Lens lovers emerge victorious after contentious St. Pete Pier funding decision
St. Pete officials are moving forward with plans to build a new pier despite objections and a probable referendum. During a meeting Thursday, city council members approved more than $800,000 in scaled-back funding for the next design phase for the Lens.
Two weeks ago, city council put off deciding whether or not to allocate $1.5 million for the next step in replacing St. Pete’s iconic inverted pyramid. Instead, they asked for the funding request to be broken down into how the money would be spent. During the meeting Thursday, St.Pete Mayor Bill Foster said he wants to move forward, but also make sure the city doesn’t waste any money.
“I like the a la carte options and going forward and spending only that which is necessary to obtain approvals for demolitions – address questions of the public.”
Those questions will need to be answered now that opponents of the Lens have turned in more than 20,000 petitions which could force a referendum on the August 27 ballot asking whether or not the city should cancel its contract with Michael Maltzan Architects to build the Lens. An opponent of the design, Mark Ellis, said the city can do better.
“We had Baywalk and that was a total debacle, total disaster, the taxpayers were stuck with it and look at it now, they’re tearing a lot of it down. It just wasn’t economically viable. And where I want to go with that is translate it to the new design of the Pier. I just took my girlfriend down to the existing Pier. I took her to my friend’s club, bought her a nice dinner. There were things to do there. There are common areas where people could congregate, listen to a band, dance. The current – the Lens proposal – there’s nothing to do out there. Ok, there’s an ice cream shop; I don’t like ice cream. Are you going to have a café? Can I get a latte, maybe a hot dog? A lot of this hasn’t been addressed.”
Many critics of the new design wore red shirts that said “Stop the Lens.” But there were almost as many residents packing city council chambers wearing blue shirts that said “Make Lens Not War.” Tampa Bay area pitchman Anthony Sullivan took has taken many a break from hawking Oxi Clean on infomercials to get behind the push to build the Lens.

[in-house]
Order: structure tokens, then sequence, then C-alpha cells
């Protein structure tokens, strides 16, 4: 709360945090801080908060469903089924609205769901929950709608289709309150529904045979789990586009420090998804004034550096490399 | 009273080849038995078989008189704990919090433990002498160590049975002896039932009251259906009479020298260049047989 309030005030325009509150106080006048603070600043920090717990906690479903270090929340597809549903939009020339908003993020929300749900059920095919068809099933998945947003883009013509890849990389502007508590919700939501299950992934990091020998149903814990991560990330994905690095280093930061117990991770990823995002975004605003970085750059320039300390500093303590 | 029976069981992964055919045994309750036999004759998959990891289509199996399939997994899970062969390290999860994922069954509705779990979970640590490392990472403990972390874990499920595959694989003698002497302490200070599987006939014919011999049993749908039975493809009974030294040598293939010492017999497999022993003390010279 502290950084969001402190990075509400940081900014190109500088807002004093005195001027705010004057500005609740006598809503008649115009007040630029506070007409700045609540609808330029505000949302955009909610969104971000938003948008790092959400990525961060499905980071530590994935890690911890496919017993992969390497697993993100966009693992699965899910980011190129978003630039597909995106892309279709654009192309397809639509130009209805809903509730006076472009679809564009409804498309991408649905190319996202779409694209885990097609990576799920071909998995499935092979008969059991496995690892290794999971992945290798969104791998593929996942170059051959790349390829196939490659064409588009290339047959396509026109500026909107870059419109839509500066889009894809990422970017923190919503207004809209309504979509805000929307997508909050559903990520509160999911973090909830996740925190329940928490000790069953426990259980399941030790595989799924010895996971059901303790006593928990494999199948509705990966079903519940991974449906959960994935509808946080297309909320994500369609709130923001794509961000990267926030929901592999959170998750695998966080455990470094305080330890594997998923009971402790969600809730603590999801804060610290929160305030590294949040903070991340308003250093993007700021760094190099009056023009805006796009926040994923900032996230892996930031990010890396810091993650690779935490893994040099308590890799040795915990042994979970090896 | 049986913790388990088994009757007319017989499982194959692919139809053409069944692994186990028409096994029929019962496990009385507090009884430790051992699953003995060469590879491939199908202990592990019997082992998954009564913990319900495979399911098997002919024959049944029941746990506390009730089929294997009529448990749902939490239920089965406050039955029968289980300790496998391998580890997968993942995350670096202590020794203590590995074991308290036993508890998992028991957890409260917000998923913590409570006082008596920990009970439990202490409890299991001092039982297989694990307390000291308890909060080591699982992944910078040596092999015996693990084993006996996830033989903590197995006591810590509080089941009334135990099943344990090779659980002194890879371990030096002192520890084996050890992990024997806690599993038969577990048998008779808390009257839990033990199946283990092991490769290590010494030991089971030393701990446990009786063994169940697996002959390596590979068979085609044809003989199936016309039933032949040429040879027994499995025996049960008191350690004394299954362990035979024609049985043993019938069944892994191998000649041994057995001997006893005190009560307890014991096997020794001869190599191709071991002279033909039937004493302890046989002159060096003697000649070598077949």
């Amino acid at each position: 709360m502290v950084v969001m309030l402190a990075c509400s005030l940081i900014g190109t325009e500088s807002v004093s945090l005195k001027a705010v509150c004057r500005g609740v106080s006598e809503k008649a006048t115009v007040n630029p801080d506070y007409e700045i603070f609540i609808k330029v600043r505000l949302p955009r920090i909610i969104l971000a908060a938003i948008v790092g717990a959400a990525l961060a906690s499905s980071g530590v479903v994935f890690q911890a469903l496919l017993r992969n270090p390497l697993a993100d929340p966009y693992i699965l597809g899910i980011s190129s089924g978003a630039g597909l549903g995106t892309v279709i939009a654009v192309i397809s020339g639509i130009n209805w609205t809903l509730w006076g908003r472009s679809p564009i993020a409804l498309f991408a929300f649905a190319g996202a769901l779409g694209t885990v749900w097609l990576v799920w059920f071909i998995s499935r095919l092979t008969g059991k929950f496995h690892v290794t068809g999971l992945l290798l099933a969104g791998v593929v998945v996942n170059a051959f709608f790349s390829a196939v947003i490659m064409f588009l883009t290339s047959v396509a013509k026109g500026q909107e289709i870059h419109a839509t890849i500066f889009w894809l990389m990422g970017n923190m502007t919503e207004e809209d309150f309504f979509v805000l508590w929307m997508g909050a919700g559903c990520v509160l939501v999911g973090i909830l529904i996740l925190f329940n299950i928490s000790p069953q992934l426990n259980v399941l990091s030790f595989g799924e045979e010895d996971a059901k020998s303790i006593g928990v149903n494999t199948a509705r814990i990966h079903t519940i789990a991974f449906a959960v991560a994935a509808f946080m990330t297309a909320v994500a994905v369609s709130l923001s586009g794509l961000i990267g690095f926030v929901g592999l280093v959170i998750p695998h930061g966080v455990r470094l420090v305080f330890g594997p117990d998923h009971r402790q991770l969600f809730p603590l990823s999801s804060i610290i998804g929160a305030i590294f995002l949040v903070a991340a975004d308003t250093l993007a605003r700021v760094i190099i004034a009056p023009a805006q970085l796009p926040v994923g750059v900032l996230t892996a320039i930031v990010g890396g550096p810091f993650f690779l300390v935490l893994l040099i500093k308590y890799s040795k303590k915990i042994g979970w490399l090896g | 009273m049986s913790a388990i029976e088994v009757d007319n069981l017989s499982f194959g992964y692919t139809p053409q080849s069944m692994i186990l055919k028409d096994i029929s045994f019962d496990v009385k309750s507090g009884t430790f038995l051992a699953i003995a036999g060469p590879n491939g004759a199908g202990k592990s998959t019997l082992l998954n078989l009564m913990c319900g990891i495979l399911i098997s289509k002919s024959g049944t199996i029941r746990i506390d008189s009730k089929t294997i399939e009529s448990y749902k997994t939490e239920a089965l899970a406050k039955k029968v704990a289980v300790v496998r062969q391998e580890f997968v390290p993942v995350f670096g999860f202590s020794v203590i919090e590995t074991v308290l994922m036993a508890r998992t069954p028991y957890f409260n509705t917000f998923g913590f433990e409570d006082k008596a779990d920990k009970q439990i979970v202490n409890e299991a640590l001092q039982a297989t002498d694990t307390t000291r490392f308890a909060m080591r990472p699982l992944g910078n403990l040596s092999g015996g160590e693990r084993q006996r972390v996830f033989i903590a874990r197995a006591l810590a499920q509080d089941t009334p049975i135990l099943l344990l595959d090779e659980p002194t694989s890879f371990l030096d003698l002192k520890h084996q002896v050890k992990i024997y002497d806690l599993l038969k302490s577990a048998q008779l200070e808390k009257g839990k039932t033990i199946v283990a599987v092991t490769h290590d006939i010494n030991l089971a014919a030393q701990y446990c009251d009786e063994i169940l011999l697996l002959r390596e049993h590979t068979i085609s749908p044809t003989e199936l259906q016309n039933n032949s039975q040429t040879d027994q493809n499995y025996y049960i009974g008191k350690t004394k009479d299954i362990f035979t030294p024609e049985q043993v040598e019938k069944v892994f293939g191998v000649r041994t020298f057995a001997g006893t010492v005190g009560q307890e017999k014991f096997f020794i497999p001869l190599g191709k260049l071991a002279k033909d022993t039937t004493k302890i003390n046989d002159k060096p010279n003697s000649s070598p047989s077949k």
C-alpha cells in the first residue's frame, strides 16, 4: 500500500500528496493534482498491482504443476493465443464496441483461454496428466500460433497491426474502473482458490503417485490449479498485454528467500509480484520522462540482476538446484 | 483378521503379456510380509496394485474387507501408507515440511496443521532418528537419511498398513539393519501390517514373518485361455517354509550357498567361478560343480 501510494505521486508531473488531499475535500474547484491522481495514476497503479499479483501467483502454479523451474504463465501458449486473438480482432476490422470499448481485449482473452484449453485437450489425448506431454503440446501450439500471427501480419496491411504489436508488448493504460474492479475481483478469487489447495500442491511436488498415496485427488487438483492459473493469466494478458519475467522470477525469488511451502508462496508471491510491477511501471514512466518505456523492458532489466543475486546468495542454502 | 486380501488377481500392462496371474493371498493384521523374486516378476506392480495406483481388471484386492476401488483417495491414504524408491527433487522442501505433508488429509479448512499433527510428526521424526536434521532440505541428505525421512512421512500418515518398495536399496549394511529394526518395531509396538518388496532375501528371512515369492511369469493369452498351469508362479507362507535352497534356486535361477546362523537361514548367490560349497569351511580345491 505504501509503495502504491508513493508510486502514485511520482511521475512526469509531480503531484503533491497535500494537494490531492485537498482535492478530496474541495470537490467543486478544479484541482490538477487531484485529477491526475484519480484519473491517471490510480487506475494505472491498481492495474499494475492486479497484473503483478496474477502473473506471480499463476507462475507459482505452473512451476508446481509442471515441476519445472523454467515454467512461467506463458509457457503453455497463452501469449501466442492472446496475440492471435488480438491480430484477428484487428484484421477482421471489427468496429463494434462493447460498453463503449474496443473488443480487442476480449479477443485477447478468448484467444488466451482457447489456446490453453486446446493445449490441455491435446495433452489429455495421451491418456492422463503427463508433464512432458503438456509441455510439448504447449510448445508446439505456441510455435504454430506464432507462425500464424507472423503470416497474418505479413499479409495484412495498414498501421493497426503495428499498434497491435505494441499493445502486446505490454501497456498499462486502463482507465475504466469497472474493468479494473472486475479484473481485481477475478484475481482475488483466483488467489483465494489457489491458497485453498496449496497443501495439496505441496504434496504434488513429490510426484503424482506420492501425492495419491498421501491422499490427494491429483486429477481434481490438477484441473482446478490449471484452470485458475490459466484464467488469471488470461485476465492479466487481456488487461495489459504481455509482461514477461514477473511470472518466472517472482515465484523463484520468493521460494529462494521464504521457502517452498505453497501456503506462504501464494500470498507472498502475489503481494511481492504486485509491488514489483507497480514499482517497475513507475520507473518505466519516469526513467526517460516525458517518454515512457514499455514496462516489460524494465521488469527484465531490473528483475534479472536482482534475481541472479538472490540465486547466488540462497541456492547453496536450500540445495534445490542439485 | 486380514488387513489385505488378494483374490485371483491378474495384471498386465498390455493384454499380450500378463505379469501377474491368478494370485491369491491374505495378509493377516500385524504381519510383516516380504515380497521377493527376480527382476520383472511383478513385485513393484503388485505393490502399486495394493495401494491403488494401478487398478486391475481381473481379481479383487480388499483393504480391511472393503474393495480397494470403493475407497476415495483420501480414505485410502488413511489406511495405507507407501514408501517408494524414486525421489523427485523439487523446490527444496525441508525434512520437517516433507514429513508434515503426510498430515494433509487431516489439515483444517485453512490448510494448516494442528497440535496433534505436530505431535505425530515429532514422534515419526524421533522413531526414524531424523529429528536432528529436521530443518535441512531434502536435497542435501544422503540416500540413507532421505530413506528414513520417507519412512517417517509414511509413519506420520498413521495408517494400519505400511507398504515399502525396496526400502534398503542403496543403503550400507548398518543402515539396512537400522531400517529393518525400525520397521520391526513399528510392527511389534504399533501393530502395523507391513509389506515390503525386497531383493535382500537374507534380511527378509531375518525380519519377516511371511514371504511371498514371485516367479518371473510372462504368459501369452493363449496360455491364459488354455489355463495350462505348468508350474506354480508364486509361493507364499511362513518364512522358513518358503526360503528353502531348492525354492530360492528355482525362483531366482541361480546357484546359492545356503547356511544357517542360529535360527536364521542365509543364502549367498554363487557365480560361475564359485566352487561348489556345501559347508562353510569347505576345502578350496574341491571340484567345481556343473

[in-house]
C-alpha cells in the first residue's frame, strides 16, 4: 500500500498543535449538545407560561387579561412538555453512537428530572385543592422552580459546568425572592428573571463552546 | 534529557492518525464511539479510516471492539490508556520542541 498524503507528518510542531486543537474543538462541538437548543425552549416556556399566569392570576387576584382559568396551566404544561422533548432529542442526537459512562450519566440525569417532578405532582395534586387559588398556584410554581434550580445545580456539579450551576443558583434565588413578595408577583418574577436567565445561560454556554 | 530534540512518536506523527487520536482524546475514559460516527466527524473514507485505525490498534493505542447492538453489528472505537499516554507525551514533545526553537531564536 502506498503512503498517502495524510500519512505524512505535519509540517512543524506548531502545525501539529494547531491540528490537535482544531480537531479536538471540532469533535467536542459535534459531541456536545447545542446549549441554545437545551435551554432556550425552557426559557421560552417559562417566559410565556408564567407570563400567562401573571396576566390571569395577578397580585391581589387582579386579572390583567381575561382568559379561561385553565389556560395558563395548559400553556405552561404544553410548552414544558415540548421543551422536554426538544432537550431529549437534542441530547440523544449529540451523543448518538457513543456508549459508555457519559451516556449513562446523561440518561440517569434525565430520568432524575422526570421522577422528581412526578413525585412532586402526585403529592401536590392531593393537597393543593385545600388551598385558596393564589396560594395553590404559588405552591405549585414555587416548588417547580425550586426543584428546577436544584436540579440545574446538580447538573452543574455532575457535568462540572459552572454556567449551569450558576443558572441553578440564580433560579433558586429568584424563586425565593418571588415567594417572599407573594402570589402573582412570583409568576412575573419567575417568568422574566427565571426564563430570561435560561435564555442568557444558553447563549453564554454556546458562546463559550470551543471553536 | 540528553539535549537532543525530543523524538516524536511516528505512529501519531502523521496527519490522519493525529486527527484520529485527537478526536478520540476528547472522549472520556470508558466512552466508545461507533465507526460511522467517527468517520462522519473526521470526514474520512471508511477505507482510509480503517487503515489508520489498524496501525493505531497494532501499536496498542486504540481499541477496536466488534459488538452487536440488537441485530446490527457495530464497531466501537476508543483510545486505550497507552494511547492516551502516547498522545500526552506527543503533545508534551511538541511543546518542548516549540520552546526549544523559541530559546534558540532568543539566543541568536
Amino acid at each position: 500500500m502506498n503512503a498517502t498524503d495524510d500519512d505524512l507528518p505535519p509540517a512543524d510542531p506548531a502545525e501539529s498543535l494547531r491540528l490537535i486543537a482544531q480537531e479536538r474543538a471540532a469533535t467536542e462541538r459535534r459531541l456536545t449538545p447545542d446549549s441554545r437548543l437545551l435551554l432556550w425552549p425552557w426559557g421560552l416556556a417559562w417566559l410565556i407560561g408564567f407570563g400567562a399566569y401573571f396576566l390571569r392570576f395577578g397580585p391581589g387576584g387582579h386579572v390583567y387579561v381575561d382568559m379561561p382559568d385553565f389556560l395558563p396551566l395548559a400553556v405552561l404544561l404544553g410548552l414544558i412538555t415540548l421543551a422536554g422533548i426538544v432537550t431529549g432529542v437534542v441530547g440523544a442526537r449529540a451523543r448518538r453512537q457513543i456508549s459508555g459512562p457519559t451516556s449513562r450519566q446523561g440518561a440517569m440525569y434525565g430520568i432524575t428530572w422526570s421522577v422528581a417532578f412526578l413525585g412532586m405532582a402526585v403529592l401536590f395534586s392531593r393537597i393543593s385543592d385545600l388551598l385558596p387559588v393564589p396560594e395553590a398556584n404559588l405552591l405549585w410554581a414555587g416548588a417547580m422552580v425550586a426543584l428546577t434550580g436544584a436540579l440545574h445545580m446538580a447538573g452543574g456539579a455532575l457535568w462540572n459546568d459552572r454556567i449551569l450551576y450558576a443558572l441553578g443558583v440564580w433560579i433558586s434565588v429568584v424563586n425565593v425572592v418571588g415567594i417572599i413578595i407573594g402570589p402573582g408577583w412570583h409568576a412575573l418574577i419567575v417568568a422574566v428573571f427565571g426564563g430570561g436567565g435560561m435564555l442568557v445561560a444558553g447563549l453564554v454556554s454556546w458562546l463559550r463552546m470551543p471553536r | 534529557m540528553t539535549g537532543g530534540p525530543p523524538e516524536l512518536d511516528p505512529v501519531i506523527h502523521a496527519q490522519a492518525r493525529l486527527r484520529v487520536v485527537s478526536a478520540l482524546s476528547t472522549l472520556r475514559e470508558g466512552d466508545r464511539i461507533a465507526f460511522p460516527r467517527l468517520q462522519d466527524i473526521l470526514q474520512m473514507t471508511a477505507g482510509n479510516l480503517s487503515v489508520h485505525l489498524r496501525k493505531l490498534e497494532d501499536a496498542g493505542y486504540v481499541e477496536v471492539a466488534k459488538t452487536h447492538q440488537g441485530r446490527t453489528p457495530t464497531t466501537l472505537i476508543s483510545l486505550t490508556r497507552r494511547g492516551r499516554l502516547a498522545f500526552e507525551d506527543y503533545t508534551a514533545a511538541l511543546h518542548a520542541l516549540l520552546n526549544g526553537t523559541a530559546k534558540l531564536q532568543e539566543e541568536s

“Do you ever have that teacher in class – there’s some kids here – that always gives you an F? No matter what you do, you get them. I believe the opposition group, honestly, they’re that group that just gives you an F regardless. No matter how hard you try, no matter what you put forward, it [isn’t] good enough, it’s going to be a wind tunnel, it’s going to fall down, it’s going to rust, nobody likes it, it’s a $50 million sidewalk to nowhere – the list goes on and on.”
The kids Sullivan referred to were Boy Scouts putting in time to earn their government participation badges. City Council Wengay Newton has been a booming voice of opposition to the Lens.
“First of all, I think using the Boy Scouts was a new low. I’ve been here going on almost six years, I’ve never seen them come in and speak pro or con on anything and they come in to get their merit badges. I didn’t know there was a merit badge in exploitation.”
Newton was one of three council members to vote against spending more than $800,000 to move forward with the Lens. He was joined by Karl Nurse, who has recently sided with Lens critics and Charlie Gerdes. But longtime St. Pete resident Steven Ergo cautioned council members about the implications of hitting the pause button.
“What architectural firm is going to want to spend the time and money to design preliminary plans only to have them rejected by yet another referendum. Residents will now have the right to vote on this, but the council also has the right to vote and the authority to approve and continue this project.”
Some critics of the Lens talking amongst themselves before the meeting started had already resigned to the fact that a portion of the money was going to be approved. But that didn’t stop them from trying. Howard Taylor was among one of the first to speak during nearly two hours of public comment. He showed a satirical video chastising the design using photos of angry mobs from the movie Young Frankenstein.
“But many of the drawings had no basis in reality such as an amphitheater, draw bridge and energy islands with crystal clear water both in the bay outside and inside the Lens. You see, it was called the Lens because it would be a window into the underwater world beneath and provide views of the bay below. Villagers were surprised at this because everyone except the architect knew that the water was too dark for that sort of visibility. However, the name stuck.”
Other critics suggested Mayor Foster keep the existing Pier open until after the August 27th referendum. Foster said that’s not an option because it’s too expensive.
“It’s just 90-days. It’s just $400,000. Where do I get that? You take the subsidy of $1.4-1.5, you remove your anchor tenants in Columbia and Cha Cha’s and you leave the existing tenants on the first floor with an elevator up to a roof without any vending up on the top – that’s where you get that and it’s probably – I don’t know how many businesses would remain, but if it’s 15, it’s in excess of $20,000 in subsidy per business. That is not a wise decision and use of taxpayer money.”
The vote to approve additional funding means Michael Maltzan Architecture can move forward with a portion of the design development phase and Skanska, the construction company, can go ahead with pre-construction plans.
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